Anne was one of the twin daughters of one of our Visitors, and she was the most annoying girl I had ever met. Problem was, she had this new shiny bicycle, and boy did I yearn for a ride. I couldn’t understand her relentless insistence on holding hands with me and following me everywhere I went. Unfortunately, if I didn’t agree to the tag along, I didn’t get the bicycle, so at times I had to acquiesce, just to get that one ride.

Eventually, I had to share my frustrations with my favorite uncle. As it turned out, according to my favorite uncle, Anne had an eye for me. Suddenly, everything fell into place. The rides, the holding of hands, the sitting together at all family gatherings… it all made sense now. This revelation changed my life from then on. Christmas was never complete unless I saw her and shared my experiences from the past year with her.

For years this became my new Christmas tradition. Visiting Grandma, and seeing Anne. Then one fateful year, she was no more. Her father had been transferred to a School in the opposite side of the country as a headmaster, and he took his whole family with him.

Anne was gone.

That must have been the closest I ever got to being depressed. Christmas made sense no more. Family gatherings were no longer a treat. My Grandma’s folk tales had become boring and monotonous. My favorite uncle had gotten married and moved to live with his wife and new born baby. Christmas was gone.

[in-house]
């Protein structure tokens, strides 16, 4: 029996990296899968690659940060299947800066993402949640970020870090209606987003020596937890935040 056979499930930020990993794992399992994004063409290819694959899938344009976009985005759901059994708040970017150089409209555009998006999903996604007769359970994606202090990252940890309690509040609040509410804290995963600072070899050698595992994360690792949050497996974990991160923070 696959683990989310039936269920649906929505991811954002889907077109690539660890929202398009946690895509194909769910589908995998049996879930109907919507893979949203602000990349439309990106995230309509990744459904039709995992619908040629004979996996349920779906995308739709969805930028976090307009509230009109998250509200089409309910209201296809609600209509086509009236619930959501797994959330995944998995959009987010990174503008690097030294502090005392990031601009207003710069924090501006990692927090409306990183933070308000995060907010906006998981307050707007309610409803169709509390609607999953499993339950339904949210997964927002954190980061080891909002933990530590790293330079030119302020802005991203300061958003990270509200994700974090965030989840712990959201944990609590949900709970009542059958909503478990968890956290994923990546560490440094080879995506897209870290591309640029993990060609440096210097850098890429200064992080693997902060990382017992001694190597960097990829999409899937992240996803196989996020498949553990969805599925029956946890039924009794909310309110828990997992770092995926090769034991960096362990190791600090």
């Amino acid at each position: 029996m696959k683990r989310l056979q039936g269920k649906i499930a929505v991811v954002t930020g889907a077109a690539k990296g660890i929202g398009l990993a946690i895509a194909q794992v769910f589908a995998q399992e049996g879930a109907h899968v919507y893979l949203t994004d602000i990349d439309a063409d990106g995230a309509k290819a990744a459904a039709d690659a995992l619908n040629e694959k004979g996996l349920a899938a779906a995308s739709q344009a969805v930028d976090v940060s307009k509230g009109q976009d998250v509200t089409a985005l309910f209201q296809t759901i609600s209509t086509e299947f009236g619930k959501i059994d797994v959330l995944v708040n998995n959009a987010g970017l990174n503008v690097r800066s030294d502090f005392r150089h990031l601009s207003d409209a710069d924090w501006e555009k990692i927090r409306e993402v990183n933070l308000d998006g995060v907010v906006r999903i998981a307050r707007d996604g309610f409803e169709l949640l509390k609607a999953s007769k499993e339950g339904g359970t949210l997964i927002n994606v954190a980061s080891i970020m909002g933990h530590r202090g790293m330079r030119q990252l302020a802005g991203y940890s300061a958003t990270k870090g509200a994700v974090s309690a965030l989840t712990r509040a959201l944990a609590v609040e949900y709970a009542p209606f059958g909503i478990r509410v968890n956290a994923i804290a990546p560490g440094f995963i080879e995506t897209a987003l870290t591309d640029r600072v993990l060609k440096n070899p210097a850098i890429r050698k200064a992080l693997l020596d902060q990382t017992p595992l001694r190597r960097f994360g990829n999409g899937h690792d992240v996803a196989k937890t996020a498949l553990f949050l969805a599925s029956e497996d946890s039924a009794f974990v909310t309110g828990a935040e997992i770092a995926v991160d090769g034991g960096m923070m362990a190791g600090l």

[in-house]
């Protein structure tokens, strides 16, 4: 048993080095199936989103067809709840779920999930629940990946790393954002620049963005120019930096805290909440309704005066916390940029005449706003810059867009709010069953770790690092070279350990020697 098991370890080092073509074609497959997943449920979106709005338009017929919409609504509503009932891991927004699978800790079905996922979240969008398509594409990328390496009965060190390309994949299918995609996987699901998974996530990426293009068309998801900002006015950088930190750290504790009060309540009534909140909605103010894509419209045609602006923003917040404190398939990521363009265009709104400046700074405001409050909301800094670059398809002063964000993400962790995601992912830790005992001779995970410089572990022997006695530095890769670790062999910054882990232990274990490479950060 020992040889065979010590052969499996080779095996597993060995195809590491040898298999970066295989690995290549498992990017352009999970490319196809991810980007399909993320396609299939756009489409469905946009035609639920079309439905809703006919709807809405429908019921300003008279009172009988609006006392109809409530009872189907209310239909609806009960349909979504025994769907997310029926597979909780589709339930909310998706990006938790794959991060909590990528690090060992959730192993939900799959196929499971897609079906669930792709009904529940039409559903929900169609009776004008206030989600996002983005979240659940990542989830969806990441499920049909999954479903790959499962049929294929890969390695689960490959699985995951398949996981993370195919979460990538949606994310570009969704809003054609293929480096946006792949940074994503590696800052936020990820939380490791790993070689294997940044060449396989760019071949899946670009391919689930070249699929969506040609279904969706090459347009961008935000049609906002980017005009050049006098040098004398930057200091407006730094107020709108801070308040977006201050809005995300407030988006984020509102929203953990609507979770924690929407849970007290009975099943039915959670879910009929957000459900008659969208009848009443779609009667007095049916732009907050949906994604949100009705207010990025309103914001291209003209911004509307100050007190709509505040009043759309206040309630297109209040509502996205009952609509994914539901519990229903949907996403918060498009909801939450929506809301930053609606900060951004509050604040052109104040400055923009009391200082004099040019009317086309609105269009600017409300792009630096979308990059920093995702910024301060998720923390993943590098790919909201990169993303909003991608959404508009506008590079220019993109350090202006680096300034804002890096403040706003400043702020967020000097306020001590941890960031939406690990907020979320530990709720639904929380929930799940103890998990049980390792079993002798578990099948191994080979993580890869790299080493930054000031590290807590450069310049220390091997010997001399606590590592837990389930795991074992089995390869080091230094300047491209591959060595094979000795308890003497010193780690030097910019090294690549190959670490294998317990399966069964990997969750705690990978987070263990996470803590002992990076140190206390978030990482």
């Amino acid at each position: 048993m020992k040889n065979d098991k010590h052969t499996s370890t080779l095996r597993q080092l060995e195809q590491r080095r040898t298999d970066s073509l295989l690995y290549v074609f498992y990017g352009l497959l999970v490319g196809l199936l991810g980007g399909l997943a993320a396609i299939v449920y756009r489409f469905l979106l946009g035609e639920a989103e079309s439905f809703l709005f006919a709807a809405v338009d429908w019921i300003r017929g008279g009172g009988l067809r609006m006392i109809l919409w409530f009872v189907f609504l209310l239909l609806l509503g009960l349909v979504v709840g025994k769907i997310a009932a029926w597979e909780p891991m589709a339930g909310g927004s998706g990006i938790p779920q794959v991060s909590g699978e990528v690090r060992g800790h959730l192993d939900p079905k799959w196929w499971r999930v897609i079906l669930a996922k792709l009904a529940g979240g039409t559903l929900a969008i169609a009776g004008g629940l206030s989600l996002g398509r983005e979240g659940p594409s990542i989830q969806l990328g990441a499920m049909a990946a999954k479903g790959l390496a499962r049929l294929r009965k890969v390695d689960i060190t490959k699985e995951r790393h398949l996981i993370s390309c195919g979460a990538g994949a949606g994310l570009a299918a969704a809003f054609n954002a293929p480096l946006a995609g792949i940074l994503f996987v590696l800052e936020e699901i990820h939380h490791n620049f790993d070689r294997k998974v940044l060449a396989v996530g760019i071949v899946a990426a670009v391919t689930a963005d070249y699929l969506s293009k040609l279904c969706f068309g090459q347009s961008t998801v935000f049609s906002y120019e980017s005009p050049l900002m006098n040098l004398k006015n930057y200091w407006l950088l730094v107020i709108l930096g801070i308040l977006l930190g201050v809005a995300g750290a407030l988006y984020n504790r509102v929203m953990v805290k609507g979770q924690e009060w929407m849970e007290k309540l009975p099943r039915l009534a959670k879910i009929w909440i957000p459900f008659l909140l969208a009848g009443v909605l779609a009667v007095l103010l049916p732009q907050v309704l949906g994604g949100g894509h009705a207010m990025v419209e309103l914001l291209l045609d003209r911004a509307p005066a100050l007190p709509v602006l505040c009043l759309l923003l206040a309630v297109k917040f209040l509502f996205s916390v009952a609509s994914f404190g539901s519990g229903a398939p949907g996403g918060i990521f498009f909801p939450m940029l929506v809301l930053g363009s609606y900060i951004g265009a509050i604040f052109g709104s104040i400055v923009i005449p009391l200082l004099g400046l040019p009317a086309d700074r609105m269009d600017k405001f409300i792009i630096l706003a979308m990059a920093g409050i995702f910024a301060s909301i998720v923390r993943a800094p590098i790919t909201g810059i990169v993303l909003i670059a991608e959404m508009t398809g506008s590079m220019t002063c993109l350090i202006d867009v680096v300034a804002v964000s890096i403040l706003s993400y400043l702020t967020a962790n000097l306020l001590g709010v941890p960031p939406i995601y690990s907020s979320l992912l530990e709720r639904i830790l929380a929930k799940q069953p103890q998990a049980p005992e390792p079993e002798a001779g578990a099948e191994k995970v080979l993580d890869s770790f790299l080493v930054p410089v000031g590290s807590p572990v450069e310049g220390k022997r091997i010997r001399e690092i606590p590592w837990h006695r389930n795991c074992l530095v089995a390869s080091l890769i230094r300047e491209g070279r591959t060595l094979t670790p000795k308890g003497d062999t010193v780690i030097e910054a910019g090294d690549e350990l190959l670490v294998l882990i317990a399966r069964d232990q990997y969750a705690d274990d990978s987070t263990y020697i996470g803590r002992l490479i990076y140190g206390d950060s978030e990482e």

I remember one of my Mum’s attempts at initiating a re-birth of the Christmas spirit in me was to trick me into joining our local church Altar boys group. Over and over she told me that Christmas wasn’t about going to Grandma’s and eating Meat, or meeting that Anne girl. It was about the birth of Christ, and what it meant for our lives. And after years of patience on my mum’s part, I was healed. Christmas treat for me became preparing the crib for baby Jesus and assisting our local priest during Christmas day celebrations at Church. Years would go by before I went back to visit my Grandma, and that would only be for an overnight stay before I went back home to attend to my Church obligations. Christ was being born, and that was no Joke for me.

This would be a great way to end this article, but as it turns out, life plays incredibly cruel jokes with our minds, and beliefs. Growing up exposes you to a lot more than just nagging girls, and bicycles and Altar boys groups. If you my dear reader have hit the inevitable ceiling of adulthood, then most likely at one point or the other your faith and life purpose has been tested, shaken, turned inside out, at times leaving you totally devoid of hope. The details of these ‘baptisms by fire’ are mostly better kept under wraps.

Some people, like my cynical friend, choose to put their hearts at ease by totally refusing to acknowledge any manner of religious inclination, while some, like my erstwhile mentor, choose to live and die by their religious beliefs. I belong to the group which I consider to be the vast majority, those of us who are still pursuing that life purpose.

That’s why I hate Christmas, because it reminds me of Anne, and this lifelong search for the Unknown.

Enjoy your Holidays.

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Lawrence is the guy next door; A young, aspirational Kenyan gentleman; But most of all, a romantic soul in search of true love.